Promising partnership of Monaghan’s McCarron and McManus set to flourish

March 22nd should really be renamed Monaghan Day. In the happy aftermath of Monaghan’s spine-tingling – and latest – great escape against Dublin on the final day of the league, Paul Finlay described it ranking alongside “the most momentous days in Monaghan’s history”.

Whether he meant Monaghan football or the county in general didn’t matter: in the moment, the two were indivisible. Afterwards, Séamus McEnaney waved to the crowd, justifiably exultant. The GPA-led media ban could not have been more ill-timed – denying Banty the opportunity to reflect on the day’s events was, as Sean Moran observed on these pages, “akin to silencing Churchill on VE Day”.

It should have been no surprise, really, that central to game was Jack McCarron. Has there been a more elusive, brilliant and unreadable footballer over the past decade? It was McCarron’s late, long-range free that condemned Dublin to what would have seemed unbelievable at the start of the year: relegation to Division Two. But the Currin man hit 2-6 over the hour and was consistently brilliant in a game defined by the wild fluctuations of a cryptocurrency fad.

His performance echoed his turn a year ago, when he landed a last-gasp extra-time point to sink Galway in a tense relegation play-off. But because this was Dublin and because Monaghan tends to shine when the odds are stacked against them, the game felt like a special, standalone moment. It transcended league – and even championship. It tapped into everything Monaghan football believes itself to be.

“No Conor McManus on the pitch. It speaks volumes for the Monaghan squad and the strength in depth they have. What a player,” marvelled Paul Finlay – no slouch himself – on the radio afterwards. “We’ve seen the skillset that he has. He’s been dogged by injuries all through his career. The last couple of seasons, we’ve really seen him coming into himself. He’s just a delight to watch.

“That chipped goal was something to behold. That free at the end. It’s one Rory Beggan might normally come up and kick for Monaghan. We’ve seen him kick it so many times. Jack was having such a good game, you could see his hand going up: ‘I’ve got this one, Rory’. He kicked such a beautiful, beautiful score. It wasn’t easy, it was from 45 metres out, a little bit of wind behind him.”

It was an accurate summation of a football talent that has flickered brilliantly but intermittently. McCarron has been part of Monaghan senior football since he was called into the squad in 2012. The family name is Monaghan royal stock: his father Ray was an All-Star and twice provincial winner with the champions; his mother is Patricia nee Clerkin, his sister Ellen played on the Monaghan ladies’ teams which contested the All-Ireland finals of 2008,2011’ and 2013 against a Cork team then on an unreasonable winning spree.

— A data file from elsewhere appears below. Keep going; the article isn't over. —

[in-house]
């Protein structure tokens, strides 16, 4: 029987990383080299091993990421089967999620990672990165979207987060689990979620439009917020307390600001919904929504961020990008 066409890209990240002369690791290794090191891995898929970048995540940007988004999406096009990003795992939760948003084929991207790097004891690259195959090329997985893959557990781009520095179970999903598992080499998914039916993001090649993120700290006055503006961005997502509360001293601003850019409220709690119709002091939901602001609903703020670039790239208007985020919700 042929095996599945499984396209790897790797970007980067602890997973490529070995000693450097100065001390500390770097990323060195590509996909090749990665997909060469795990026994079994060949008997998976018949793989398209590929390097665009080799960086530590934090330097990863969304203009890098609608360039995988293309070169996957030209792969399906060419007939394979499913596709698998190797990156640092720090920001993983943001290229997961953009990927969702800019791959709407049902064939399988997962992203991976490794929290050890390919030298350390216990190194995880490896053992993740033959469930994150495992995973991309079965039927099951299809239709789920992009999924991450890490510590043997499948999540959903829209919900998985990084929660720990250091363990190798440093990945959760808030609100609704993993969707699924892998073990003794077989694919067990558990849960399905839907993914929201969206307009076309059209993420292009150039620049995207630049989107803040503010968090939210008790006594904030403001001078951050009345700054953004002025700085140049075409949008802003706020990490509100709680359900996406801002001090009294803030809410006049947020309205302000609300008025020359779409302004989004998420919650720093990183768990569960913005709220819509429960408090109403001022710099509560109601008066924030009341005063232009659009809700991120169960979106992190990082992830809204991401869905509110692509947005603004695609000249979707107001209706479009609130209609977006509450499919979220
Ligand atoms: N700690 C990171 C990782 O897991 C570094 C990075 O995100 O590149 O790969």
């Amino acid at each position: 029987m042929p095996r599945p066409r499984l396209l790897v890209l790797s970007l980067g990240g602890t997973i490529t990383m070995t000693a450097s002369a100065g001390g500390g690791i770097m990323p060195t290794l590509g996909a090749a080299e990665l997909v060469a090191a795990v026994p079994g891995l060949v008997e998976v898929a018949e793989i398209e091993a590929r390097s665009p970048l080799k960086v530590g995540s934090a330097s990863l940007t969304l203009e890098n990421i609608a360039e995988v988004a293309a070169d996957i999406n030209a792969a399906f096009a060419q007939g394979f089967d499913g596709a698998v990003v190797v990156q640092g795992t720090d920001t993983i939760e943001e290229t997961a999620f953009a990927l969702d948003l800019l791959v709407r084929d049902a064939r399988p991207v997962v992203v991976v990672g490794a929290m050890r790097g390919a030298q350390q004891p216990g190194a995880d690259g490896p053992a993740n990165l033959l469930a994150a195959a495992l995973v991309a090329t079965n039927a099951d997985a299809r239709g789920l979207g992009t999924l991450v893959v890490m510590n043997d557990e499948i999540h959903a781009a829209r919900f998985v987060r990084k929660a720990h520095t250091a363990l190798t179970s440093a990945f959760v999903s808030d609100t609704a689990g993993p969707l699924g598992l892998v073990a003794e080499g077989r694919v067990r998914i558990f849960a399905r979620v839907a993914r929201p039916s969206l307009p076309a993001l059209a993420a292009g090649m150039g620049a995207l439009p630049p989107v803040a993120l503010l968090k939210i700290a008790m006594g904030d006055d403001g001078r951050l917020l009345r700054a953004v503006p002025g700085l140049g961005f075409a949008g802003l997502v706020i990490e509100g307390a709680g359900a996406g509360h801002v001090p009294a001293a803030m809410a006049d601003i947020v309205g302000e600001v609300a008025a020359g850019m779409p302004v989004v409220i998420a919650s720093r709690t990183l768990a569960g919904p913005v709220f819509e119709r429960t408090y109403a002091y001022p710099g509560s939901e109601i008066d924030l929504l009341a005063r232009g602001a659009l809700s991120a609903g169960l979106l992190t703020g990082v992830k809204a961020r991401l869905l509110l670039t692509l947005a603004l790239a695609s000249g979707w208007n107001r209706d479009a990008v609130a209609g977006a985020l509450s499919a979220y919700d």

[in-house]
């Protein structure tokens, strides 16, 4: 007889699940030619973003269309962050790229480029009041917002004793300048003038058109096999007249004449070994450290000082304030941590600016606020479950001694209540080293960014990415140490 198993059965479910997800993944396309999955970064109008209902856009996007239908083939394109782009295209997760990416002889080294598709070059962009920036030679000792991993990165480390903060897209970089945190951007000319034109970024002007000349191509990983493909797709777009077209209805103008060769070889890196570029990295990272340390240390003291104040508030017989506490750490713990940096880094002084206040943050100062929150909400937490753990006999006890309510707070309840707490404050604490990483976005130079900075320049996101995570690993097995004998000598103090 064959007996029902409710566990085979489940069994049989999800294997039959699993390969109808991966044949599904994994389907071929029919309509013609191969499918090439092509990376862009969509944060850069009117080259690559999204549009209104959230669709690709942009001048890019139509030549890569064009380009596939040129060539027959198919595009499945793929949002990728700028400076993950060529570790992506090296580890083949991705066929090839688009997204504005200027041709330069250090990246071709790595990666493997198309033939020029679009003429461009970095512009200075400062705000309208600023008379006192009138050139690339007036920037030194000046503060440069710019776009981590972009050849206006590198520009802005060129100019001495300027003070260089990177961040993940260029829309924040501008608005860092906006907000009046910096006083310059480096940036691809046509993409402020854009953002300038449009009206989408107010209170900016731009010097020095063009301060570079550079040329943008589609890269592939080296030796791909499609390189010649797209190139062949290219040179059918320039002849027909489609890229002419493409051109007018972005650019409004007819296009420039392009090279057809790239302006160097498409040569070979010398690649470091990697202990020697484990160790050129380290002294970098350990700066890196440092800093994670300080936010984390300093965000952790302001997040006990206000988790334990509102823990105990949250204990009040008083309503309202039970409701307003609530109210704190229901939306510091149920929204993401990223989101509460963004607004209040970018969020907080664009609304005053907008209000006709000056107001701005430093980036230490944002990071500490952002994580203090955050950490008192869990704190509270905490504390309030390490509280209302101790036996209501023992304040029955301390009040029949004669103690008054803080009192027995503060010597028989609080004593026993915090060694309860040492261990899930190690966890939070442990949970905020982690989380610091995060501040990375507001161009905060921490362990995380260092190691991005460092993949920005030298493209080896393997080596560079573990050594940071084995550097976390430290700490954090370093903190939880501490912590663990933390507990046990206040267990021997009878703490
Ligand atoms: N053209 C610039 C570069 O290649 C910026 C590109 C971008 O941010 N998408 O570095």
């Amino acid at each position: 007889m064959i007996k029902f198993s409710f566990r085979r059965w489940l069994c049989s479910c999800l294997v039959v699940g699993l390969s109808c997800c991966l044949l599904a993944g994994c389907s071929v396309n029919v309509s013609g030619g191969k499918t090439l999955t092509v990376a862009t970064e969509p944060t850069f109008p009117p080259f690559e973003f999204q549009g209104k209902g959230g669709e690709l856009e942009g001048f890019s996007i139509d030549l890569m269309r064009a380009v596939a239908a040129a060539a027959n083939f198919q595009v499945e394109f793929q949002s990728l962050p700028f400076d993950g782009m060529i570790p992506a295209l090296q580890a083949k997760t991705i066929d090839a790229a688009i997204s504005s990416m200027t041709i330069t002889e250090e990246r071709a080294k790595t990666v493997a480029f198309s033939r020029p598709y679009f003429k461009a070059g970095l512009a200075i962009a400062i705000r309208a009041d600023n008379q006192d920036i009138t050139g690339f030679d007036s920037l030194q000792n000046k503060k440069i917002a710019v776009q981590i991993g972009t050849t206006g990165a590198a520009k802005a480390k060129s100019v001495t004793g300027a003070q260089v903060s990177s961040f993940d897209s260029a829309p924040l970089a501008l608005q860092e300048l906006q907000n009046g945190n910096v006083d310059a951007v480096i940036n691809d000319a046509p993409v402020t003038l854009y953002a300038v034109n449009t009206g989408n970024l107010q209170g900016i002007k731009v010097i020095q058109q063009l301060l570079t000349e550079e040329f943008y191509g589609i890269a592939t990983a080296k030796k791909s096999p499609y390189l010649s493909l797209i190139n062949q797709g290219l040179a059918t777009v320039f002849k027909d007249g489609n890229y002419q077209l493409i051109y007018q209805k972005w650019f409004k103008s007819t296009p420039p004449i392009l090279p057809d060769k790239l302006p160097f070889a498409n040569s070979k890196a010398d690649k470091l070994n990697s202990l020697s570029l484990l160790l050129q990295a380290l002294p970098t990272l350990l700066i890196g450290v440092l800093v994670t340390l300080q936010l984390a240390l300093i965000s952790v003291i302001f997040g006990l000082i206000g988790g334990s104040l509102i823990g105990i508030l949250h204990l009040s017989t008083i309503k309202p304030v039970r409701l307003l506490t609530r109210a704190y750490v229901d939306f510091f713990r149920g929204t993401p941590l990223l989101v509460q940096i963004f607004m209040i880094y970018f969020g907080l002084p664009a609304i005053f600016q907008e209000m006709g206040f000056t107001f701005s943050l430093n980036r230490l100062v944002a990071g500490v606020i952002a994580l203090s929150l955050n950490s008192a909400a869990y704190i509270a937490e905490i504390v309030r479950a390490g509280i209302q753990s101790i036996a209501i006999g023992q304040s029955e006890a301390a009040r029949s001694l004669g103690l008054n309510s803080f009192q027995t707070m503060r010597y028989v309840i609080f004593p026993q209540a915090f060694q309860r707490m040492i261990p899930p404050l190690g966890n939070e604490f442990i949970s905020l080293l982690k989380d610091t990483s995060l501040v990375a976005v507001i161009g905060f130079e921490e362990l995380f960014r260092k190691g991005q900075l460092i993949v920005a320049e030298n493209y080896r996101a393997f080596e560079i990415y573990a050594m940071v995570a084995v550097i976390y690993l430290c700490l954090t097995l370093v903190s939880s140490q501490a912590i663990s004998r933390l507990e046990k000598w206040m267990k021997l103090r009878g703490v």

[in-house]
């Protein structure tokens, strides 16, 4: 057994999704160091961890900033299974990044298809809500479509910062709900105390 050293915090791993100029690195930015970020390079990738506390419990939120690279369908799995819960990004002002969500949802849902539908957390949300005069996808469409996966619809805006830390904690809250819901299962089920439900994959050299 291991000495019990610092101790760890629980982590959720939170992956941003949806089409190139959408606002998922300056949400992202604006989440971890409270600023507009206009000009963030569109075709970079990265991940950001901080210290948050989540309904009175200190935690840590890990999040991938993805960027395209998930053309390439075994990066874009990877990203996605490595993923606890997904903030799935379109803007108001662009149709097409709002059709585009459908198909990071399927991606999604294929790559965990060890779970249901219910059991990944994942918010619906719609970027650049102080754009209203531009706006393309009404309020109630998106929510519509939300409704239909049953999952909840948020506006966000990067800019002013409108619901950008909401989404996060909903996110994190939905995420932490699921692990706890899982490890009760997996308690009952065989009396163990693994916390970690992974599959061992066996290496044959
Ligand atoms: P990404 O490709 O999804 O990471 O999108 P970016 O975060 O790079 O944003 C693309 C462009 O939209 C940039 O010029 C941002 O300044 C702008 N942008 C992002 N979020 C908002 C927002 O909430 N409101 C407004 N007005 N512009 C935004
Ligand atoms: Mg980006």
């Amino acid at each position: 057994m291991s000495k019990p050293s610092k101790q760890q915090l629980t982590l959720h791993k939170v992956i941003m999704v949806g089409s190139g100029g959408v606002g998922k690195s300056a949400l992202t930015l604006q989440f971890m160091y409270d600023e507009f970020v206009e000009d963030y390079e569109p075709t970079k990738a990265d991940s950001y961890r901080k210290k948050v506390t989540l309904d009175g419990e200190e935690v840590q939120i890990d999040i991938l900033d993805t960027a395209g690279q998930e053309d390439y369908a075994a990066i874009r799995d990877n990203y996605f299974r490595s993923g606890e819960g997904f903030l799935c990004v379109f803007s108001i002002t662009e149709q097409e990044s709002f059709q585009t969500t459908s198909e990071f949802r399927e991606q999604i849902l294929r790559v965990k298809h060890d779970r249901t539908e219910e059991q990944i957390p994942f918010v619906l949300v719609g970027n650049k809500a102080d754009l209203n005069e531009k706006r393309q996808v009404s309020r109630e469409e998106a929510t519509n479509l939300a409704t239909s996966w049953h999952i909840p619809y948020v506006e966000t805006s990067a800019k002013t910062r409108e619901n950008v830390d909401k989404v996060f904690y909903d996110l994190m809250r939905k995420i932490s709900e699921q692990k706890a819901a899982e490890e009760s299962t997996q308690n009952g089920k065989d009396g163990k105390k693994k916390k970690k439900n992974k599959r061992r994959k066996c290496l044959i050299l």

Virtuoso talent

So McCarron’s arrival was well flagged but he essentially spent six years either suffering or recovering from injury, beginning with surgery on his shoulder in 2012 and a ligament rupture a year later, when Monaghan won a stunning Ulster title. He made five championship appearances in 2014 but after that, he battled through a dismal series of recurring hamstring issues and then tore ankle ligaments in 2017. Through it all, Monaghan fans could only wonder what a white-hot McCarron and McManus might do to opposition teams if the partnership was given a chance to flourish.

At last, a clear picture is beginning to emerge. McManus is now 34 years old and while he remains a virtuoso talent, Monaghan have moved on from the era when he was their lone star up front.

The 4-17 Monaghan piled on Armagh in the blazing sunshine of last year’s Ulster semi-final was probably the truest glimpse of the potency of the McCarron-McManus combination. McManus finished with 1-6. McCarron had 1-1 and also set up the two other goals. In retrospect, moving the Ulster final to Croke Park was a novelty Monaghan could have done without. Limiting the pair to just 0-5 and just one point from play (McManus) was the starting point of Tyrone’s unexpected All-Ireland run. It was quickly forgotten by everyone outside Monaghan that just a single point divided them from the ultimate winners last year.

There has been a sense of unfinished business about them. McCarron hit 0-7 in Monaghan’s comfortable dismissal of Down, 0-5 of those from play. At long last, it seems as though the Monaghan crowd look set to see two of the best attacking talents in a generation work their magic.

The typical report sheet on McCarron details a brilliant left-foot oriented attacking talent with natural playmaking facilities and perhaps an absence of elite-level forward speed. The speed issue has always seemed a bit overstated: McCarron’s style of play is so relaxed that he often appears unhurried. Oddly, his game mirrors another player who managed to work magic out of unpromising situations; the current Derry manager Rory Gallagher.

The Belleek man often poked fun at his own lack of speed. But it never prevented him from creating the space he needed to thrive and stand apart in Ulster’s amphitheatres. Devising a plan to stop McCarron from doing just that will be one of his key priorities for an Ulster semi-final that has an old-fashioned, heavyweight aura about it.


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